Lego Movie promotes creativity


At a glance, Warner Bros. Pictures’s latest hit, “The Lego Movie,” seems to be a lost cause. Why animate a film in an art style seemingly exclusive to early-2000s YouTube culture? Ironically, the off-putting Lego stop-motion style of the picture, the reason I didn’t sprint to the midnight screenings, is one of this impressive film’s many strengths.

That’s right. “Lego Movie” was great.

One of the questions I’m asked most frequently about the film is whether it has a plot. To answer your question, it does. An excellent plot, actually. “Lego Movie” is about a generic construction worker mini-figure named Emmet (voiced by Chris Pratt) who has to save the world with a team of Master Builders. The villain in the movie is a middle-aged mini-figure named President Business who owns everything (from radio stations to coffee shops to TV shows).

This movie, although it wasn’t advertised so, is most definitely for adults. While children may have enjoyed the few instances of slapstick humor or obvious puns, much of the clever writing appeals to those with those who have grown up. What makes the plot great is its satirical substance. What younger kids probably didn’t catch was the message conveyed by the interesting, exaggerated characters in the movie.

The most interesting character to me was President Business. Voiced by Will Ferrell, he’s a fun villain, first and foremost. Think Megamind, just not blue. President Business symbolizes corporation as a whole. He owns pretty much everything mentioned in the movie. It’s unrealistically extreme in the film, however, most effective satire is.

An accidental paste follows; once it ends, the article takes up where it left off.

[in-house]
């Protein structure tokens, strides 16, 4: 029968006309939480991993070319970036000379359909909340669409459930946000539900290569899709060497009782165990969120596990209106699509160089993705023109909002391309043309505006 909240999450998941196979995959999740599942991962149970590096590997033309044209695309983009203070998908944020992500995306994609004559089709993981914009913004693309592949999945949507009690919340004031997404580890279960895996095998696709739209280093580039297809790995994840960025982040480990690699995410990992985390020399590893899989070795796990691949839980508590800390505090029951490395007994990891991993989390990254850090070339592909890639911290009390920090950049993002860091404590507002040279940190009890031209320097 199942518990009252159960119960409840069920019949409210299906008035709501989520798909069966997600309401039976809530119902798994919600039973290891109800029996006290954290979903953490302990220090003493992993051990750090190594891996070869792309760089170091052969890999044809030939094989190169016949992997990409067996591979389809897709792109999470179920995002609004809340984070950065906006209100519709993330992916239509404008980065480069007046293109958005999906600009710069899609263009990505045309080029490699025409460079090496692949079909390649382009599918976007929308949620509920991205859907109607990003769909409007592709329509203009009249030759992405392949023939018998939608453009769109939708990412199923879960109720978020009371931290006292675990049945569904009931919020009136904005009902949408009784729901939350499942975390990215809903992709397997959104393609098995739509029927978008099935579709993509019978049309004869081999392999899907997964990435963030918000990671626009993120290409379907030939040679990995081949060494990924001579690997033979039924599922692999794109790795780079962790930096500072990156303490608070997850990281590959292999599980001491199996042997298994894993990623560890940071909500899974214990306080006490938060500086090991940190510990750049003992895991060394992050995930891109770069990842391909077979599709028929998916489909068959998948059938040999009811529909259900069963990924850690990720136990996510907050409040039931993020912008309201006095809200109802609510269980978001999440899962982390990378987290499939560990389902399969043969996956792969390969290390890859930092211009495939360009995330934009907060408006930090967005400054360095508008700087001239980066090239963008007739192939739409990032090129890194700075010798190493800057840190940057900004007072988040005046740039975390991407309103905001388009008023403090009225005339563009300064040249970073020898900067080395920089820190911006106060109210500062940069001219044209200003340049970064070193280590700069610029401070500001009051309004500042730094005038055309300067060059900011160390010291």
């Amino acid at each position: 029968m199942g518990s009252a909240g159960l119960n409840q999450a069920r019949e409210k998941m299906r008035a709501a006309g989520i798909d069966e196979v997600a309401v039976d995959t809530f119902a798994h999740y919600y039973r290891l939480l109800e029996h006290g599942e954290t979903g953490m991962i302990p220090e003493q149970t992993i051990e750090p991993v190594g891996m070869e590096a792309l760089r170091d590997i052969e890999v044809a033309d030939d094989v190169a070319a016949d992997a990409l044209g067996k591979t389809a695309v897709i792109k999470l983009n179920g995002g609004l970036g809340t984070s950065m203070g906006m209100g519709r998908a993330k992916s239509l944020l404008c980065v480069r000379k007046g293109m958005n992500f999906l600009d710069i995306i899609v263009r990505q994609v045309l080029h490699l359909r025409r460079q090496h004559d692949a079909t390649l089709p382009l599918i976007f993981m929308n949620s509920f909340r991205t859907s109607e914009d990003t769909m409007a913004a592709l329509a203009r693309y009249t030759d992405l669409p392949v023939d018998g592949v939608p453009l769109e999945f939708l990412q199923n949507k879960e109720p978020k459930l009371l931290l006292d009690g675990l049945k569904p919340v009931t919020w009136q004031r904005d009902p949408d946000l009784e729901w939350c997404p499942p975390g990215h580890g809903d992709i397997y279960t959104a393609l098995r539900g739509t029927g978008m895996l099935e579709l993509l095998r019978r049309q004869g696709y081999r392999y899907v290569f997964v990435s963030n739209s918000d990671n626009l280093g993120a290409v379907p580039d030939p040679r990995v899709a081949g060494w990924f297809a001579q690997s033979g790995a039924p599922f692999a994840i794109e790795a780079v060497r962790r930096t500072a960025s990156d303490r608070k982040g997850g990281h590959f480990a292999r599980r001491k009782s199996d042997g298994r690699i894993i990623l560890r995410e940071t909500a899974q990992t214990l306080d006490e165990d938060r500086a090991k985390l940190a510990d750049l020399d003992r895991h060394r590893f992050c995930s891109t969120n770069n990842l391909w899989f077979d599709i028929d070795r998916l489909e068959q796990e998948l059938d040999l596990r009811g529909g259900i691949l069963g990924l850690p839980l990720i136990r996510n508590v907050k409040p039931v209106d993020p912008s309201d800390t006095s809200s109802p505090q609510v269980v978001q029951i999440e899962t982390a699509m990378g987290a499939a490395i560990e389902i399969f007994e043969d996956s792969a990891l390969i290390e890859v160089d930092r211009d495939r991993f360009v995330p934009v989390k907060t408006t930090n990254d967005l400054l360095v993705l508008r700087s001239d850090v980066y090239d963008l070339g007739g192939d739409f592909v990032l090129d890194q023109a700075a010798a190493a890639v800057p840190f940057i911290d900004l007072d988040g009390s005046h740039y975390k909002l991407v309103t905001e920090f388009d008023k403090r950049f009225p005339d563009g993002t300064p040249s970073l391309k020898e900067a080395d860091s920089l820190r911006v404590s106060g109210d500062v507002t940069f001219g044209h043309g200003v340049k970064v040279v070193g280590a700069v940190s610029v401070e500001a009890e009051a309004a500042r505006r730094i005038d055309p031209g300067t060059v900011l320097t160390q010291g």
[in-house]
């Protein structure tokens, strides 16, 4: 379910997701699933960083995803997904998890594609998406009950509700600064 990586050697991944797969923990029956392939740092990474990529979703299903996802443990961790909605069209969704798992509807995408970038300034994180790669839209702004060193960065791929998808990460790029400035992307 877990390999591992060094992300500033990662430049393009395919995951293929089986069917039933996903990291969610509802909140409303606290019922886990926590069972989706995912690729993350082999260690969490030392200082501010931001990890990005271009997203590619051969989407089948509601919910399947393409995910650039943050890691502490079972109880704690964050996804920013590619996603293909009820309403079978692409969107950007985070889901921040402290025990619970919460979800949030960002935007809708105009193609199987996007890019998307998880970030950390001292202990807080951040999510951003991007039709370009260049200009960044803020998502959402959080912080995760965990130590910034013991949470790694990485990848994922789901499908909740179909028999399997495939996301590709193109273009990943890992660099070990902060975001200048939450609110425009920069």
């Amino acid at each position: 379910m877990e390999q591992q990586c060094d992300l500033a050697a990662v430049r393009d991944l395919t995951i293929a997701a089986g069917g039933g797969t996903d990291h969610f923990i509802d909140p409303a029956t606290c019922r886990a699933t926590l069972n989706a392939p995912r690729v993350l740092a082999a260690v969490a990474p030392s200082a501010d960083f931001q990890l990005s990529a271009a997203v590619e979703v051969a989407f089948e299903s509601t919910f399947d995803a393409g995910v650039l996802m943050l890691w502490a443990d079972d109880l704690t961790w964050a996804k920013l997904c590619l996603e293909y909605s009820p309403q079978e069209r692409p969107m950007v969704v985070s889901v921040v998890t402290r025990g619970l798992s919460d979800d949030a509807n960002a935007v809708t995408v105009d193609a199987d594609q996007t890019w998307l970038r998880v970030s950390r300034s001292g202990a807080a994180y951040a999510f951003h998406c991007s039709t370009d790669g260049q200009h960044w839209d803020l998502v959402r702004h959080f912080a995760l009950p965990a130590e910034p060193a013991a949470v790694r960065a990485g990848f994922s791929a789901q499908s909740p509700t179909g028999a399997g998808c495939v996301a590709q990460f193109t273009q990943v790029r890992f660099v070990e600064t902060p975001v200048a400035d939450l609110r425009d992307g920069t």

The most interesting parallel the writers made to real life was the fact that President Business owned voting boxes as well as businesses. It shows the writer’s stance on corporations being involved in politics.

Also, an ingenious symbol the movie uses is the pervasive song “Everything Is Awesome.” The song will get stuck in your head. That’s the point. It’s literally the same verse repeated over and over to convey that pop music has become about sales, not originality. Kids won’t catch it, they’ll just keep singing the song for hours after the movie because they like it.

Here’s where my biggest surprise comes in, and that’s why this movie is aimed at parents. The message conveyed most strongly near the end (I won’t spoil that, as that’s a surprise) is that parents need to stop stripping their kids of their creativity.

In an age of consistently unoriginal and purely economic media production and consumption, a movie that promotes supporting creativity from a parent standpoint is long overdue. The power of this movie is that I left knowing exactly what they had to say about creativity and corporations’ effects on it, and I felt compelled to spread those true and absolutely relevant ideas.

This movie has plenty of strengths other than the clever parallels the writers make.

The cast does an excellent job in this movie. Some of the voices include Will Arnett as Batman, Elizabeth Banks as Wyldestyle and Charlie Day as 1980s Space Guy. These actors, combined with the clever writing, provide for some unique, fun and interesting characters. For example, the 1980s Space Guy has an unusual obsession with building spaceships, but is constantly told he can’t. His reactions combined with Charlie Day’s funny, high-pitched voice provide for some great laughs and an interesting character.

Some of the characters are original, while others, like Batman, are trademarked. They explore traits of the characters that are often overlooked (such as Batman’s strange obsession with darkness and even the awkward friendship between Green Lantern and Superman). These takes on the characters are not only funny on-screen, they’re memorable and original. This movie, despite its lifeless-seeming animation, is surprisingly human.

The excellent actors and characters, the visual flair of Lego animation’s big-screen debut and the whole-hearted message “Lego Movie” holds about creativity in kids is enough to breath life into this gem of a movie. This is the best movie of 2014 by far.

Mike Sullivan